Since my arrival in Mainland China, I've found the people here to be warm, friendly and extremely honest. While Guangzhou certainly sees its share of western travelers, stepping off the main drag and away from the large Western Hotels and restaurants that cater to western businessmen the appearance of a fair skinned westerner brings about much attention and the gazing and staring eyes of the curious Chinese. Upon catching the stare I'd make eye contact and flash a big smile. Sometimes when sitting in taxi and an industrial truck with a load of chinese in the bed, I'd simply smile and throw my head toward them with a friendly and welcoming nod. No matter what I did the reciprocial result was a warm smile and often a wave.
Passengers on the back of motorcycles would crane their necks taking in as much visual of this western unitl the bike disappeared into traffic. A young woman working an exhibit booth recognized me from Chicago where I visited the Housewares Show in April. Feeling like a new found friend she smile, greeted and offered pleasantries as I looked at her wares.
“I remember you, she said with a smile.
“Oh, really. That's so nice. I remember you, too.” perhaps stretching the truth but there was an air of familiarity I found in her smile.
“You were so fun. Happy. And talked to me,” she expressed.
This made me feel warm inside. True many people graze from booth to booth at large shows. If you've been on the exhibitor side you know how many people just shrug you off or walk by you as if you were invisible. I guess I made an impression. And I'm glad it was positive.
When I was at checkout at our hotel in Guangzhou the cashier took a phone call in the middle of hte transaction. At first I felt this was rude and she should finish our business and let one of the 5 other associates working behind the counter take the call. But upon hanging up she said, “you leave small bag black in room.”
She was right. There was a small zipper bag I used to carry loose items. But the zipper had failed and it had seen one too many trips. I thought I put it in the trash. But I'd left it on the desk.
Also, in Guangzhou I left another small black bag. This one with my digital video camera and my digital still camera. The hotel Together perhaps worth almost the annual income of an English speaking hotel worker. I know this because we met Sindy, a young woman offering her services as an interpreter or an agent. We took her out for a beer while in Guangzhou. She used to work for one of the bigger 5 star hotels in town. After a six year affair with a regular visiting Frenchman she moved to France to get married. After two years of dealing with his philandering and drinking she came back to Guangzhou. Now she was hoping to do business for herself. But tired of the hotel business and its pay — Monthly salary for a front desk clerk at a mid-range hotel was 1,400 – 2,500 RMB a month — that's $150 – $222 per month. Think about that for awhile.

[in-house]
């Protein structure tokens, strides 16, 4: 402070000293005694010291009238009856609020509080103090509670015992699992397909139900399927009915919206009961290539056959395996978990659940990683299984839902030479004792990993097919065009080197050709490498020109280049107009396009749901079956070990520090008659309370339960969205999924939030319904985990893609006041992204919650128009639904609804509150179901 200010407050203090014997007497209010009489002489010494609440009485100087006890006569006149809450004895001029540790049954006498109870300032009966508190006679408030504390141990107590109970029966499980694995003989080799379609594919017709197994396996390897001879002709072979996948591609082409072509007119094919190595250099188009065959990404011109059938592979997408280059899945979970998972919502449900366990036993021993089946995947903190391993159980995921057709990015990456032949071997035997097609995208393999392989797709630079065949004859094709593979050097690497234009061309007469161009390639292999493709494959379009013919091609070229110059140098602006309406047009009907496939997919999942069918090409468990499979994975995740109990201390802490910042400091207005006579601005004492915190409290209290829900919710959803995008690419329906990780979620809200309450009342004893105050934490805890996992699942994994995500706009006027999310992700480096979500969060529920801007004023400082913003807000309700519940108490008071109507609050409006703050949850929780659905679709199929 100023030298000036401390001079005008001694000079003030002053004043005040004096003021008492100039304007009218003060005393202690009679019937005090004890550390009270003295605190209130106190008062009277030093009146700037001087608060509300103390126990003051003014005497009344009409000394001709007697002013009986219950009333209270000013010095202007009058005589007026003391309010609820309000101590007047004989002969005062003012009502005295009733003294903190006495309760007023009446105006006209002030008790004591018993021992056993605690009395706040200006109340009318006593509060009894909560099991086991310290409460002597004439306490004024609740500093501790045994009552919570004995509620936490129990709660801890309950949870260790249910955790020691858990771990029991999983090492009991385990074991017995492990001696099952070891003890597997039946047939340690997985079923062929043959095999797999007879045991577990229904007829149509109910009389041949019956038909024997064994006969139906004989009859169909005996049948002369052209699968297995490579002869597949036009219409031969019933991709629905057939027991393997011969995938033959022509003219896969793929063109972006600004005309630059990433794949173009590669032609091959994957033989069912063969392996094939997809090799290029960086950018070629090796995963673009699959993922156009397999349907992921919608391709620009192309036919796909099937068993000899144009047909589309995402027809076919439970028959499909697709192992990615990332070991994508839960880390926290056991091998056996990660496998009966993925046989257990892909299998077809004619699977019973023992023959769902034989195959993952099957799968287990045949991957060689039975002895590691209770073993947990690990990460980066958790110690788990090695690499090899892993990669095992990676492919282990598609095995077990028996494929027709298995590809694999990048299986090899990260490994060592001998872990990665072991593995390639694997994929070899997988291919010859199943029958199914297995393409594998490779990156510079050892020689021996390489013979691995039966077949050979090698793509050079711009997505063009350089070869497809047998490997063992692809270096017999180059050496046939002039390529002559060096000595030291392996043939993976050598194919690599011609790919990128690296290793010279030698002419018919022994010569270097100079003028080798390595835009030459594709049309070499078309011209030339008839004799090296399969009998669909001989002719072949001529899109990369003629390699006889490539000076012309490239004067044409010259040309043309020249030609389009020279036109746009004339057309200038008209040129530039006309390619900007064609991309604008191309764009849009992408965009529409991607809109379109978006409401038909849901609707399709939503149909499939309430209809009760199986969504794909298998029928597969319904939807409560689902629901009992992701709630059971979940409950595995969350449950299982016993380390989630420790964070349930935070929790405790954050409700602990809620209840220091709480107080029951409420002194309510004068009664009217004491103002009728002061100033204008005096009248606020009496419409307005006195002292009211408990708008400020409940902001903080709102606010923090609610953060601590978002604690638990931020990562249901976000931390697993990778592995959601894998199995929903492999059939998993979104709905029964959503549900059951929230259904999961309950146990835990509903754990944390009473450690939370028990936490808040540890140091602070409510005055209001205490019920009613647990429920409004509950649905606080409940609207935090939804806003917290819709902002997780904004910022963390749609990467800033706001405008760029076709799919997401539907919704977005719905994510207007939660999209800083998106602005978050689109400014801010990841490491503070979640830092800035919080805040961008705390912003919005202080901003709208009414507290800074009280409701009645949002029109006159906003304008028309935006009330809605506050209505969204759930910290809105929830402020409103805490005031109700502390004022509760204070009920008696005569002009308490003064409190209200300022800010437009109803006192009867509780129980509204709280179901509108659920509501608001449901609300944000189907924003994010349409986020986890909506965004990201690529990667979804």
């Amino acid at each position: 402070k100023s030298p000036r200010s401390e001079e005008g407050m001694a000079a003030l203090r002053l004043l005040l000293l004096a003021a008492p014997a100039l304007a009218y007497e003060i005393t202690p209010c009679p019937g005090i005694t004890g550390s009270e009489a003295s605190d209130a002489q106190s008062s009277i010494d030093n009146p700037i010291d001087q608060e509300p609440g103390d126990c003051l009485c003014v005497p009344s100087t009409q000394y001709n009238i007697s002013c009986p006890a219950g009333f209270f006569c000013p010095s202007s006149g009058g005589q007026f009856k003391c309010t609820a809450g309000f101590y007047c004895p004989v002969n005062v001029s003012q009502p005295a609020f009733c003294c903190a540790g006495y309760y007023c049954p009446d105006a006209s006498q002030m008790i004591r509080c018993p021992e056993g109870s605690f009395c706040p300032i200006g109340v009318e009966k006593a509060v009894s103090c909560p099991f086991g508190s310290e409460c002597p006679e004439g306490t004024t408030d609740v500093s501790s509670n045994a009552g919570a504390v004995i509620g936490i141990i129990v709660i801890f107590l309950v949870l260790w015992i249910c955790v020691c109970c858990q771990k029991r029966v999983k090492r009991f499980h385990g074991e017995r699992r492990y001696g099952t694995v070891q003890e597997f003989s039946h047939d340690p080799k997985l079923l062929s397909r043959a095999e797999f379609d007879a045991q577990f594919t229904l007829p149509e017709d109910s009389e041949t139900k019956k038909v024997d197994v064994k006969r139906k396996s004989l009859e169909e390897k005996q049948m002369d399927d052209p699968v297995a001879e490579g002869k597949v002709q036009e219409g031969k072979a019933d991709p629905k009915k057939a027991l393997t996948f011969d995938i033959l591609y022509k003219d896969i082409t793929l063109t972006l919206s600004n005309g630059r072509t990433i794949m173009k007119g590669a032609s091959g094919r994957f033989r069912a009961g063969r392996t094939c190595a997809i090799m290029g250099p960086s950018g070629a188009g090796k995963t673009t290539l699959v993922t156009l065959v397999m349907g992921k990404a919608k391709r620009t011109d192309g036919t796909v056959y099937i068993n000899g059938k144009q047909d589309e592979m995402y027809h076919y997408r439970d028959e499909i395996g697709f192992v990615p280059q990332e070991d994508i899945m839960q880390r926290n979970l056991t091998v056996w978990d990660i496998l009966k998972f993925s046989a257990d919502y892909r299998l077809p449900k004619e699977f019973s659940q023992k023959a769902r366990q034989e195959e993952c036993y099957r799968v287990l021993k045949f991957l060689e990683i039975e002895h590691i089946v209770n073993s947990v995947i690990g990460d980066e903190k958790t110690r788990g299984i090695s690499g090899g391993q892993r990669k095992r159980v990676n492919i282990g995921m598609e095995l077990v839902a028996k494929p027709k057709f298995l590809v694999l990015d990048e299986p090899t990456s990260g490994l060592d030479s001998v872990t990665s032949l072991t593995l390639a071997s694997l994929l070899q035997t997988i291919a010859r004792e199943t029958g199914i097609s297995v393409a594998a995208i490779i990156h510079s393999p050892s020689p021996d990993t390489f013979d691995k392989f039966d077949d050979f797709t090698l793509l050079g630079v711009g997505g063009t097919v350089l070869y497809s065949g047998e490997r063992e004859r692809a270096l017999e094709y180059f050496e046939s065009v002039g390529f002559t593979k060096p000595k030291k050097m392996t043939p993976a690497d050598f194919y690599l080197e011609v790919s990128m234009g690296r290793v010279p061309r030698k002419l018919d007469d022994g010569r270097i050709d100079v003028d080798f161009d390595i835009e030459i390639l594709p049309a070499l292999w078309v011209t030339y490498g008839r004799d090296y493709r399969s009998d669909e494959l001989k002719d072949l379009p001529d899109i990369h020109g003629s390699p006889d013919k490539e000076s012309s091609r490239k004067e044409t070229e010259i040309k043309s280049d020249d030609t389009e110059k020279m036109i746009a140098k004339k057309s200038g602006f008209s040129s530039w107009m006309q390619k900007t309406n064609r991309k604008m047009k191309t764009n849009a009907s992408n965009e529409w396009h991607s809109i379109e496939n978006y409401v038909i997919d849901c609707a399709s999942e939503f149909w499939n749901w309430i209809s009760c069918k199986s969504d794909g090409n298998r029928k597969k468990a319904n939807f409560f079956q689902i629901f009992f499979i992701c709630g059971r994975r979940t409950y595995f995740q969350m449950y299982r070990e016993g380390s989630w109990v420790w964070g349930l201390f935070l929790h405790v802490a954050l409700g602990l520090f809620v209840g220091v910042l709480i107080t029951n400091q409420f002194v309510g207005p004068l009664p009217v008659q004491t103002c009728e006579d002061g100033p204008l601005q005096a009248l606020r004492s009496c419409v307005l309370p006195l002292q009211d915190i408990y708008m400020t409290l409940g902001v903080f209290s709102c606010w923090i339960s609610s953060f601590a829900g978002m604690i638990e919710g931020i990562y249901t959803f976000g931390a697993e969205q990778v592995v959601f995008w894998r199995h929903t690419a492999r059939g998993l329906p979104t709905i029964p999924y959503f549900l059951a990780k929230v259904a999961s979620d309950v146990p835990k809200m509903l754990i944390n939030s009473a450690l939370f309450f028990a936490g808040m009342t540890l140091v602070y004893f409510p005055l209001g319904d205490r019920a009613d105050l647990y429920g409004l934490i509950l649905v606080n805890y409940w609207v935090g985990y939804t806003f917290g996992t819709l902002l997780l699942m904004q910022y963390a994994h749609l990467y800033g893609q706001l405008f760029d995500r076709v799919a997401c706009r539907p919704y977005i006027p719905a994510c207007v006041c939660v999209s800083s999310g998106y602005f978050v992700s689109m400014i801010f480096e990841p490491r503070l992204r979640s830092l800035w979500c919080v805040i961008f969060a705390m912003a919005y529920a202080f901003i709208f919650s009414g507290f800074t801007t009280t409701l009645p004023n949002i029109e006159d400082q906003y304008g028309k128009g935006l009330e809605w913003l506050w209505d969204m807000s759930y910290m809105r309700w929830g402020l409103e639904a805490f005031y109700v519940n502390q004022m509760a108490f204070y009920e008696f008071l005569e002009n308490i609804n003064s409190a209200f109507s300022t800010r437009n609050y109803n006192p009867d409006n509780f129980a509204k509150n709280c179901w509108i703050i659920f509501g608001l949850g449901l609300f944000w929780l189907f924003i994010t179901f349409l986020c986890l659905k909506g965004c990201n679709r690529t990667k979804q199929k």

Whever I went in China the smiles welcomed me. Walking down the crowded tourist mecca of West Street miles from the smog, noise and crowds of Guangzhou in Yangshou three teenage giggling girls came up to me. The bold one, about 5 feet with a perfectly round face and almond eyes surrounded by pristine complexion contrasted and framed beaufifully by striaght jet back hair tied with a yellow bow.
“Can I take a picture me with you?”
“Of course.” I said as she primped herself and handed the camera to her friend. Soon the others gained the courage and asked to have their picture taken with me, too. I guess I'm as much as an oddity to them as the wrinkled and weathered Chinaman farmer wearing a bamboo had while guiding his water buffalo plowing the picturesque rice fields. I'd like my picture taken with him.
On a long hike down the Li Jiang River from Yangti to XingPing we ran into a bunch of students celebrating the May 1st laborers holiday. When the sky opened up and drenched all of us hiking one of the young students offered his umbrella for Bryan and I to share. He didn't want to see us get soaking wet by the rains.
I'm liking China. Especially the people.